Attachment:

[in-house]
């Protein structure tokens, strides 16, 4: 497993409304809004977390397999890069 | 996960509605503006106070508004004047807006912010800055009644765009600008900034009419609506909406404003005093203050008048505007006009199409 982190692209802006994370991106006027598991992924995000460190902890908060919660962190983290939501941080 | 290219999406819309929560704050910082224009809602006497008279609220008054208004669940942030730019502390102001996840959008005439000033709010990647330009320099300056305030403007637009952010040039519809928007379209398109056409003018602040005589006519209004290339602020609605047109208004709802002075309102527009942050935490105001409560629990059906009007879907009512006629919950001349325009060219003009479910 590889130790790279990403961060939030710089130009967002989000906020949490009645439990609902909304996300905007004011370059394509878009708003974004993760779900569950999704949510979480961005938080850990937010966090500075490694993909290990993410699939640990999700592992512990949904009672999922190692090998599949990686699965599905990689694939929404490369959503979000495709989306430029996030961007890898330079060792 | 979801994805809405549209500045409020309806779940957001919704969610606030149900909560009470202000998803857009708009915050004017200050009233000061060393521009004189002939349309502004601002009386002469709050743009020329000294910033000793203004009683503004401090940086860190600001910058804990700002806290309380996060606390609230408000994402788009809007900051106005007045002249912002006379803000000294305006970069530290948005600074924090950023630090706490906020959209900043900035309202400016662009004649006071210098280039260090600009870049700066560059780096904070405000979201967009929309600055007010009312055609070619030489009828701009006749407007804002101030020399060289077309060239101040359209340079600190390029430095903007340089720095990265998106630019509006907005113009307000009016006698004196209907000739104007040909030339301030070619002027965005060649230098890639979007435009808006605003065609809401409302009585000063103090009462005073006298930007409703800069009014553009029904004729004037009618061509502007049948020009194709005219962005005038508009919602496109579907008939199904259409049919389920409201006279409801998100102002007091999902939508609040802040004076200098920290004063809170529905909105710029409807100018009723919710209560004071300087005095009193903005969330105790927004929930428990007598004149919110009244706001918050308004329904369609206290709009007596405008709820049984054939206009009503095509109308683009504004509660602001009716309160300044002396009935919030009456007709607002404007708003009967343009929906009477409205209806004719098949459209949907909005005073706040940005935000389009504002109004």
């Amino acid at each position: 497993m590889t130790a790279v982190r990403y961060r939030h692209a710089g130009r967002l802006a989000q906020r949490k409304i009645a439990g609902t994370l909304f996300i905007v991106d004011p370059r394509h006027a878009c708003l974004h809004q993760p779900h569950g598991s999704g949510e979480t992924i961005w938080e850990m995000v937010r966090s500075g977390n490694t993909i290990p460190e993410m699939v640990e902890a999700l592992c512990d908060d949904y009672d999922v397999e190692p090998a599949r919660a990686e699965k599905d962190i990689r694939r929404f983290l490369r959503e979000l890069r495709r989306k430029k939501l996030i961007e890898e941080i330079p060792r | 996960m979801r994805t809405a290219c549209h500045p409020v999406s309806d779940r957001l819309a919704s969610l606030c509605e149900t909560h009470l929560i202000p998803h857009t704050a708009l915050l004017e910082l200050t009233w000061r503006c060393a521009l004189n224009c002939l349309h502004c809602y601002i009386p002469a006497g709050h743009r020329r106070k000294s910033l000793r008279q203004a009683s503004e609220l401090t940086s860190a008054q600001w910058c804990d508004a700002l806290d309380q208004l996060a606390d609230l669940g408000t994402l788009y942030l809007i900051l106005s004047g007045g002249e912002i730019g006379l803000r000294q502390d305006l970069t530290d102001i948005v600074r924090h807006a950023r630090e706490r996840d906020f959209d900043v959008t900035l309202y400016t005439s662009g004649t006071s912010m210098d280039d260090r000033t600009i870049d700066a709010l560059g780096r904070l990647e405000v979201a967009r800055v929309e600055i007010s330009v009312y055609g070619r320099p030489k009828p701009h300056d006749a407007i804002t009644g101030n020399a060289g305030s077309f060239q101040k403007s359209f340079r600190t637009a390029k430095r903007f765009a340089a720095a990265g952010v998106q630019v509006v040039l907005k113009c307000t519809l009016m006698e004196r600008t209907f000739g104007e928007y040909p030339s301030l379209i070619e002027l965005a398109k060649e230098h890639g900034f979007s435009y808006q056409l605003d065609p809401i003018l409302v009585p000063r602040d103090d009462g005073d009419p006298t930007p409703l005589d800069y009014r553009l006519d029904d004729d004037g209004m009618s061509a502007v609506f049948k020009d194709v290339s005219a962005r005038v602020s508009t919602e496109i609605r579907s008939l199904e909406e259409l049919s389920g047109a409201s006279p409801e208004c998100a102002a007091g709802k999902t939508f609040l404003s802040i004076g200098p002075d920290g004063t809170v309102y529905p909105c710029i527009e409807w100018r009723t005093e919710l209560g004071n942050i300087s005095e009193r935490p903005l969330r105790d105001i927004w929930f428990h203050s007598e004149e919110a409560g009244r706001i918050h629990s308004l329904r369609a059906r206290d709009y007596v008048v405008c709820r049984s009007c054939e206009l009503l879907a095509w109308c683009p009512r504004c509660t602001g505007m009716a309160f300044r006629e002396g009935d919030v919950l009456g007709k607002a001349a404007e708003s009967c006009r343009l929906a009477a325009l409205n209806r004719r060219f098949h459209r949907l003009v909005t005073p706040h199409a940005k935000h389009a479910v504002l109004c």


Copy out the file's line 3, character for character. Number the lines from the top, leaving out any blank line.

């Amino acid at each position: 497993m590889t130790a790279v982190r990403y961060r939030h692209a710089g130009r967002l802006a989000q906020r949490k409304i009645a439990g609902t994370l909304f996300i905007v991106d004011p370059r394509h006027a878009c708003l974004h809004q993760p779900h569950g598991s999704g949510e979480t992924i961005w938080e850990m995000v937010r966090s500075g977390n490694t993909i290990p460190e993410m699939v640990e902890a999700l592992c512990d908060d949904y009672d999922v397999e190692p090998a599949r919660a990686e699965k599905d962190i990689r694939r929404f983290l490369r959503e979000l890069r495709r989306k430029k939501l996030i961007e890898e941080i330079p060792r | 996960m979801r994805t809405a290219c549209h500045p409020v999406s309806d779940r957001l819309a919704s969610l606030c509605e149900t909560h009470l929560i202000p998803h857009t704050a708009l915050l004017e910082l200050t009233w000061r503006c060393a521009l004189n224009c002939l349309h502004c809602y601002i009386p002469a006497g709050h743009r020329r106070k000294s910033l000793r008279q203004a009683s503004e609220l401090t940086s860190a008054q600001w910058c804990d508004a700002l806290d309380q208004l996060a606390d609230l669940g408000t994402l788009y942030l809007i900051l106005s004047g007045g002249e912002i730019g006379l803000r000294q502390d305006l970069t530290d102001i948005v600074r924090h807006a950023r630090e706490r996840d906020f959209d900043v959008t900035l309202y400016t005439s662009g004649t006071s912010m210098d280039d260090r000033t600009i870049d700066a709010l560059g780096r904070l990647e405000v979201a967009r800055v929309e600055i007010s330009v009312y055609g070619r320099p030489k009828p701009h300056d006749a407007i804002t009644g101030n020399a060289g305030s077309f060239q101040k403007s359209f340079r600190t637009a390029k430095r903007f765009a340089a720095a990265g952010v998106q630019v509006v040039l907005k113009c307000t519809l009016m006698e004196r600008t209907f000739g104007e928007y040909p030339s301030l379209i070619e002027l965005a398109k060649e230098h890639g900034f979007s435009y808006q056409l605003d065609p809401i003018l409302v009585p000063r602040d103090d009462g005073d009419p006298t930007p409703l005589d800069y009014r553009l006519d029904d004729d004037g209004m009618s061509a502007v609506f049948k020009d194709v290339s005219a962005r005038v602020s508009t919602e496109i609605r579907s008939l199904e909406e259409l049919s389920g047109a409201s006279p409801e208004c998100a102002a007091g709802k999902t939508f609040l404003s802040i004076g200098p002075d920290g004063t809170v309102y529905p909105c710029i527009e409807w100018r009723t005093e919710l209560g004071n942050i300087s005095e009193r935490p903005l969330r105790d105001i927004w929930f428990h203050s007598e004149e919110a409560g009244r706001i918050h629990s308004l329904r369609a059906r206290d709009y007596v008048v405008c709820r049984s009007c054939e206009l009503l879907a095509w109308c683009p009512r504004c509660t602001g505007m009716a309160f300044r006629e002396g009935d919030v919950l009456g007709k607002a001349a404007e708003s009967c006009r343009l929906a009477a325009l409205n209806r004719r060219f098949h459209r949907l003009v909005t005073p706040h199409a940005k935000h389009a479910v504002l109004c």